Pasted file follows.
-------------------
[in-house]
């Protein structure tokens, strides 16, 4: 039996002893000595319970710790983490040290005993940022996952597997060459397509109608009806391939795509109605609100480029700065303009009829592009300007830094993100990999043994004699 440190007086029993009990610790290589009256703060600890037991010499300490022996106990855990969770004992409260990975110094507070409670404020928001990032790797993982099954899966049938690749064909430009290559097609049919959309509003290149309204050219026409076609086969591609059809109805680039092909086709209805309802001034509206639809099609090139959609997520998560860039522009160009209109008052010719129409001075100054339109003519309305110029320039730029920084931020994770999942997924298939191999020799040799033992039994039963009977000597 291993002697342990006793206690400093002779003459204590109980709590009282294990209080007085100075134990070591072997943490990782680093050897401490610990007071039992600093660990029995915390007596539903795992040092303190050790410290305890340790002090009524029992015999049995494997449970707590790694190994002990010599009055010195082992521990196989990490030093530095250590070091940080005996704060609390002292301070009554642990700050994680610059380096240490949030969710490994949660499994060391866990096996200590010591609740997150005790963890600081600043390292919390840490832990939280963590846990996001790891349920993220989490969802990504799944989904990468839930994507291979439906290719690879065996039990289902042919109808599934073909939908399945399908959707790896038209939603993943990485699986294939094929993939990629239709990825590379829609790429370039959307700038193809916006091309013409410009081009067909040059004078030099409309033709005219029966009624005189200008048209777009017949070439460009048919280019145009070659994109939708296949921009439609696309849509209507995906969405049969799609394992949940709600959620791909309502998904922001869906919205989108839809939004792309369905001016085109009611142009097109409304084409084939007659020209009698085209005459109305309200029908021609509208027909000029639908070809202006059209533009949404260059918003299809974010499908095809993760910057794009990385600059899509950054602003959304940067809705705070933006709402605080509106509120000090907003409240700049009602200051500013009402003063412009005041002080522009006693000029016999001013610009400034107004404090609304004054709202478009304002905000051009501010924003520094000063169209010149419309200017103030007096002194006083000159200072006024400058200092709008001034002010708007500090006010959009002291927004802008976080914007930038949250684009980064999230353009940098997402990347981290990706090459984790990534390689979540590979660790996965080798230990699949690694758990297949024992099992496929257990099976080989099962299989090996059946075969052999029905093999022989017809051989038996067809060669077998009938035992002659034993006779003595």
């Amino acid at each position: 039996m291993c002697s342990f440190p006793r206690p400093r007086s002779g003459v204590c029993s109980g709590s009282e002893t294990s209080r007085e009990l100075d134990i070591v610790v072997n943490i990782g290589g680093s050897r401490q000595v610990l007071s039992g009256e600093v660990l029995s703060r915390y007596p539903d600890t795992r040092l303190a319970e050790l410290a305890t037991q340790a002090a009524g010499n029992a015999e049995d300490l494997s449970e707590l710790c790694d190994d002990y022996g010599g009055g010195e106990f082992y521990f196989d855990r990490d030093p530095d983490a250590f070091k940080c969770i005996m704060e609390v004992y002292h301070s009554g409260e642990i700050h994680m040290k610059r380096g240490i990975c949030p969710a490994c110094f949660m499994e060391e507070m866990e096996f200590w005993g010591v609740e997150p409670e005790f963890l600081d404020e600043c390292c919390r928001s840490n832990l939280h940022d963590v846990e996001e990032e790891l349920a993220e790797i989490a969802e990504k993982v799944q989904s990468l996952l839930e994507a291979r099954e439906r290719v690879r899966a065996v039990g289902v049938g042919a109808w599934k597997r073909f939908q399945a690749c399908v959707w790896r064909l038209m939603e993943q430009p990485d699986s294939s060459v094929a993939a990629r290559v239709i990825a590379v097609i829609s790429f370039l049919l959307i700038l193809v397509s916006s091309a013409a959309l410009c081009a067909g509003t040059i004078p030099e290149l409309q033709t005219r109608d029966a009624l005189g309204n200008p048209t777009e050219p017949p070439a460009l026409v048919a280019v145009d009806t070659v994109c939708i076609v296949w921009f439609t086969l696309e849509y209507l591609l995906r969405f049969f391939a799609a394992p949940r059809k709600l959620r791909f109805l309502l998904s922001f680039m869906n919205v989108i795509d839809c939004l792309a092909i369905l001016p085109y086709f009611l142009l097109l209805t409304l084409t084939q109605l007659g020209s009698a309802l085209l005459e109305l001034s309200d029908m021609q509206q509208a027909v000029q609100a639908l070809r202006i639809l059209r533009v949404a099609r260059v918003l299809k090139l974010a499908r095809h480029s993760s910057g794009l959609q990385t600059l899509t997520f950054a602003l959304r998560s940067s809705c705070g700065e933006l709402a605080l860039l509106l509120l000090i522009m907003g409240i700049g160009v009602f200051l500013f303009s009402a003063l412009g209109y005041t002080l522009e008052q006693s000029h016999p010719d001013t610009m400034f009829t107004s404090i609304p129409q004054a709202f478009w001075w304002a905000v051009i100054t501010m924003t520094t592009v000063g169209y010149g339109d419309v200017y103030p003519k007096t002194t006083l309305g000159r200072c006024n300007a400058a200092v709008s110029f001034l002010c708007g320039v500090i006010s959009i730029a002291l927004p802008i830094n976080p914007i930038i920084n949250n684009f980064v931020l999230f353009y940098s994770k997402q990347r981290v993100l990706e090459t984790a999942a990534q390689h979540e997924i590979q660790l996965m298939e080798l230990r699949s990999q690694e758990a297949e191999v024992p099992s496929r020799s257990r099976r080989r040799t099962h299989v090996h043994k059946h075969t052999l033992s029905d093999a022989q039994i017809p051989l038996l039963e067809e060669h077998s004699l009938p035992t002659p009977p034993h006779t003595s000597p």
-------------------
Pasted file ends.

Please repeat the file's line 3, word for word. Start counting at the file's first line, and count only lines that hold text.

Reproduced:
């Amino acid at each position: 039996m291993c002697s342990f440190p006793r206690p400093r007086s002779g003459v204590c029993s109980g709590s009282e002893t294990s209080r007085e009990l100075d134990i070591v610790v072997n943490i990782g290589g680093s050897r401490q000595v610990l007071s039992g009256e600093v660990l029995s703060r915390y007596p539903d600890t795992r040092l303190a319970e050790l410290a305890t037991q340790a002090a009524g010499n029992a015999e049995d300490l494997s449970e707590l710790c790694d190994d002990y022996g010599g009055g010195e106990f082992y521990f196989d855990r990490d030093p530095d983490a250590f070091k940080c969770i005996m704060e609390v004992y002292h301070s009554g409260e642990i700050h994680m040290k610059r380096g240490i990975c949030p969710a490994c110094f949660m499994e060391e507070m866990e096996f200590w005993g010591v609740e997150p409670e005790f963890l600081d404020e600043c390292c919390r928001s840490n832990l939280h940022d963590v846990e996001e990032e790891l349920a993220e790797i989490a969802e990504k993982v799944q989904s990468l996952l839930e994507a291979r099954e439906r290719v690879r899966a065996v039990g289902v049938g042919a109808w599934k597997r073909f939908q399945a690749c399908v959707w790896r064909l038209m939603e993943q430009p990485d699986s294939s060459v094929a993939a990629r290559v239709i990825a590379v097609i829609s790429f370039l049919l959307i700038l193809v397509s916006s091309a013409a959309l410009c081009a067909g509003t040059i004078p030099e290149l409309q033709t005219r109608d029966a009624l005189g309204n200008p048209t777009e050219p017949p070439a460009l026409v048919a280019v145009d009806t070659v994109c939708i076609v296949w921009f439609t086969l696309e849509y209507l591609l995906r969405f049969f391939a799609a394992p949940r059809k709600l959620r791909f109805l309502l998904s922001f680039m869906n919205v989108i795509d839809c939004l792309a092909i369905l001016p085109y086709f009611l142009l097109l209805t409304l084409t084939q109605l007659g020209s009698a309802l085209l005459e109305l001034s309200d029908m021609q509206q509208a027909v000029q609100a639908l070809r202006i639809l059209r533009v949404a099609r260059v918003l299809k090139l974010a499908r095809h480029s993760s910057g794009l959609q990385t600059l899509t997520f950054a602003l959304r998560s940067s809705c705070g700065e933006l709402a605080l860039l509106l509120l000090i522009m907003g409240i700049g160009v009602f200051l500013f303009s009402a003063l412009g209109y005041t002080l522009e008052q006693s000029h016999p010719d001013t610009m400034f009829t107004s404090i609304p129409q004054a709202f478009w001075w304002a905000v051009i100054t501010m924003t520094t592009v000063g169209y010149g339109d419309v200017y103030p003519k007096t002194t006083l309305g000159r200072c006024n300007a400058a200092v709008s110029f001034l002010c708007g320039v500090i006010s959009i730029a002291l927004p802008i830094n976080p914007i930038i920084n949250n684009f980064v931020l999230f353009y940098s994770k997402q990347r981290v993100l990706e090459t984790a999942a990534q390689h979540e997924i590979q660790l996965m298939e080798l230990r699949s990999q690694e758990a297949e191999v024992p099992s496929r020799s257990r099976r080989r040799t099962h299989v090996h043994k059946h075969t052999l033992s029905d093999a022989q039994i017809p051989l038996l039963e067809e060669h077998s004699l009938p035992t002659p009977p034993h006779t003595s000597p």